We all visit stores sometimes and ask what we think is a simple question yet receive back an unexpected answer. We often follow up with something like, “why is that?”
The worst of all possible answers to hear at this point in the conversation is, “That’s our policy”. That eye-roller barely wins out over the other infuriating phrase known to patrons around the world, “Sorry, there’s nothing I can do.”
Why We Make Policies
Business owners make policies in hopes of catching 99% of the problems before they happen. That makes sense. When the boss says, “we start work at 9am” that’s a policy that intends to get everyone in the office about the same time so meetings, collaboration and production can ramp up.
If an employee says, “I have a doctors appointment tomorrow morning”, no human says, “well, our policy says work starts at 9, so get your appointment done and get in here at 9 anyway.” A more modern response is, “Ok, then plan on working late”, or something like that.
That’s how policies are meant to work. There is the big use, but we can use our brains to see when a policy should be altered slightly for the betterment of all involved.
Businesses that don’t have much time to train employees or hire automatons are at risk for making stupid mistakes. I have had run ins with a lot of businesses and service people where I’ll ask them to clarify their position.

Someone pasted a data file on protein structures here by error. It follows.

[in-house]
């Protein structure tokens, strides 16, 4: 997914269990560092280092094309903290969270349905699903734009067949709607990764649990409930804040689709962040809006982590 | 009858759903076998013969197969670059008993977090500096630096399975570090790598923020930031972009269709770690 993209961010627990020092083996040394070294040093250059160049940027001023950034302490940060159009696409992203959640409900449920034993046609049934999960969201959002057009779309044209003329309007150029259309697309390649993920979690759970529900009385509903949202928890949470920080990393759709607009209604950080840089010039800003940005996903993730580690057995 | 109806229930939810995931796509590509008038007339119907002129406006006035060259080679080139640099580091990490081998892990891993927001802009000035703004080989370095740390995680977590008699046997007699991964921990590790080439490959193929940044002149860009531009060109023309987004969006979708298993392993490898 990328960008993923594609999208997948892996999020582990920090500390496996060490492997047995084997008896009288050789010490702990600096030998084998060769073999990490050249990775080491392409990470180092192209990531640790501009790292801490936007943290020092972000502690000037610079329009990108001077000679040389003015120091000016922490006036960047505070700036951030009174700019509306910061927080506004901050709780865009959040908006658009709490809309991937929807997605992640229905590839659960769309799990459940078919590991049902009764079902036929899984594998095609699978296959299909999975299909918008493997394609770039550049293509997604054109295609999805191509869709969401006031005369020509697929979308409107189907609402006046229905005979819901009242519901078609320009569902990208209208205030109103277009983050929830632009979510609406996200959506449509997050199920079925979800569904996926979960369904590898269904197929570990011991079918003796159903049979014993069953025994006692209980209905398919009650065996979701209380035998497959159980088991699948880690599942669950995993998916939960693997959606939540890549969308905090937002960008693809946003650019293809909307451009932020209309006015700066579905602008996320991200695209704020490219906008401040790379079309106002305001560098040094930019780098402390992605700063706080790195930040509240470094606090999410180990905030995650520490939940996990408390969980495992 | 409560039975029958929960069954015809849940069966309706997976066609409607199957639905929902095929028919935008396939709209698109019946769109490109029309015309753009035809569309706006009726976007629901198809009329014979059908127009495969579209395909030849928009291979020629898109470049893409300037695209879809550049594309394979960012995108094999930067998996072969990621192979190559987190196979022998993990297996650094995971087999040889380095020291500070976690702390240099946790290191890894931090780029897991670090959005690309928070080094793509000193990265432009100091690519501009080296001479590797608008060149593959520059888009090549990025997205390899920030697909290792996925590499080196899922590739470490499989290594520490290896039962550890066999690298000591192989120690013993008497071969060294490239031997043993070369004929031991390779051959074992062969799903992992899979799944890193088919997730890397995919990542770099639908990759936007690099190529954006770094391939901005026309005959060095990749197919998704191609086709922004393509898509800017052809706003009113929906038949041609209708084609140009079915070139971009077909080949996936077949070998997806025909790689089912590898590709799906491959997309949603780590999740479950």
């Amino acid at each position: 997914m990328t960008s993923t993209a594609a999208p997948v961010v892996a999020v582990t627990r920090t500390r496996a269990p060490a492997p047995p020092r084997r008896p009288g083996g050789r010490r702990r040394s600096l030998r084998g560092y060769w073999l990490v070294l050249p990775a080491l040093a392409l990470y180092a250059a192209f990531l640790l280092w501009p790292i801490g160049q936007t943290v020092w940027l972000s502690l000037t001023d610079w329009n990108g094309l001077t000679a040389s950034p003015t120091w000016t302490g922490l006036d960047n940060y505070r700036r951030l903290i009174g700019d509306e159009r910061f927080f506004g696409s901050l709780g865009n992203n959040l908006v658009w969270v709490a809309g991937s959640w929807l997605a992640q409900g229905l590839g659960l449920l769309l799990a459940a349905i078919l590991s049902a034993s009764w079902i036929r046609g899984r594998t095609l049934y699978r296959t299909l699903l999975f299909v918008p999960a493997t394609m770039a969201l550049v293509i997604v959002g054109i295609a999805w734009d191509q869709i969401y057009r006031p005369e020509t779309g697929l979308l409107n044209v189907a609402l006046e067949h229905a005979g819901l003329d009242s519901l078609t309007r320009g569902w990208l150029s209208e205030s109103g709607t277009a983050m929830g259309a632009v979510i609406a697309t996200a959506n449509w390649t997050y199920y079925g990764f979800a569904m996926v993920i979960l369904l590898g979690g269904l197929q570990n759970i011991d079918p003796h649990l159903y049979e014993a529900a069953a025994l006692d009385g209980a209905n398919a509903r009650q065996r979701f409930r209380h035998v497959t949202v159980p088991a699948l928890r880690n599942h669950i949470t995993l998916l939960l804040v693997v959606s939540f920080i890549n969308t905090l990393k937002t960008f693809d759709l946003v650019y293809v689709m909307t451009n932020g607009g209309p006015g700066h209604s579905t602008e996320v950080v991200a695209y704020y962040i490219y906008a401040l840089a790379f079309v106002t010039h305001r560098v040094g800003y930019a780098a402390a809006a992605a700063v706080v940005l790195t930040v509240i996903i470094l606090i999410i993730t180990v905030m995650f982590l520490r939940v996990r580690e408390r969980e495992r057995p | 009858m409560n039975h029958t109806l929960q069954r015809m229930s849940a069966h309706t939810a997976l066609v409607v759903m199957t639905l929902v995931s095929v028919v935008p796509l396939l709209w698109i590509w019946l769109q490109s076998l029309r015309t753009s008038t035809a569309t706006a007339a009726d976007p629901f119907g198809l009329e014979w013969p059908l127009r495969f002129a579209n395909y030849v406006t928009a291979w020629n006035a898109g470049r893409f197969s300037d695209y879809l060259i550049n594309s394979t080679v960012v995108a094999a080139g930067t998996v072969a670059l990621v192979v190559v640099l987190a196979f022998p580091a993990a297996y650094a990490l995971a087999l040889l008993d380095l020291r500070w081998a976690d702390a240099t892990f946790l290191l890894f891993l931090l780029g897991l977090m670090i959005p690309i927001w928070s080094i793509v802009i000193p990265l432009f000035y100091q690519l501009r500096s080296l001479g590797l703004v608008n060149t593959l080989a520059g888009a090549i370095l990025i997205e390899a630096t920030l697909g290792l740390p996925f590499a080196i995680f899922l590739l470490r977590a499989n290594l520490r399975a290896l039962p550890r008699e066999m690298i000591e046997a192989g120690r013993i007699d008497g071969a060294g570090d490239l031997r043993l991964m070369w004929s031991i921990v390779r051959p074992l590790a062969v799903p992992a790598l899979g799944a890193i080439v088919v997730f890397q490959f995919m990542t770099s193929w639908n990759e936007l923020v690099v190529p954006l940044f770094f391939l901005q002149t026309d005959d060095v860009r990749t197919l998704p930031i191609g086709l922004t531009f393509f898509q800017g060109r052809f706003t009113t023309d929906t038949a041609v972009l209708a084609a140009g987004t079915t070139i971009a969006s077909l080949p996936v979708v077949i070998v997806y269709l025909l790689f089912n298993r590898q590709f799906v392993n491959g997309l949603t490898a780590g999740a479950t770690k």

It’s rarely the front-line person’s fault, it usually stems from poor leadership. Only once was a manager able to explain to me the reasoning, and during the exchange the employee said, “I never knew that”. That’s my favorite because the manager instantly realized he should have explained it to the clerk rather than just tell him “it’s the policy”.
This past weekend by friend had a bad experience at Bestway Grocery in Greensboro, NC.
Not real happy with @BestwayGrocery -2 employees told me my young daughter couldn't use the bathroom, she ended up peeing in her pants…
— Jeff SanGeorge (@jeffSanGeorge) January 19, 2014
That type of “it’s the policy” answer makes me want to punch employees in the face.
The last time I was told that my kid couldn’t use the bathroom in a store I told my then 3-year-old son that he could go pee in the dressing room… the employee suddenly decided the store policy had a little more wiggle room that she first thought.
Luckily for Bestway, Jeff is not as big a fan of brinksmanship as I was 15 years ago.
When Bestway finally responded, they almost handled it correctly.
@jeffSanGeorge We apologize for the unfortunate incident in our store. Restrooms are in the original 1947 location on a
— Bestway Grocery (@BestwayGrocery) January 20, 2014
@jeffSanGeorge remote 2nd level mezz not easily accessible to or intended for the public. Again, our apologies.
— Bestway Grocery (@BestwayGrocery) January 20, 2014
There is some additional behind the scene stuff that doesn’t paint Bestway in a flattering light, but I’ll leave that out.
Even their public stance is a bit confusing to me, and maybe this is just me. If the restrooms are on a remote 2nd level mezzanine that is not easily accessible or intended for the public, why do they force their employees to risk using it? If it’s that bad, why haven’t they fixed the problem?
Why Exceptions Win
Any automaton can blindly follow orders. Anyone can turn the crank on the machine, clock 8 hours and leave without accessing a single shred of their humanity.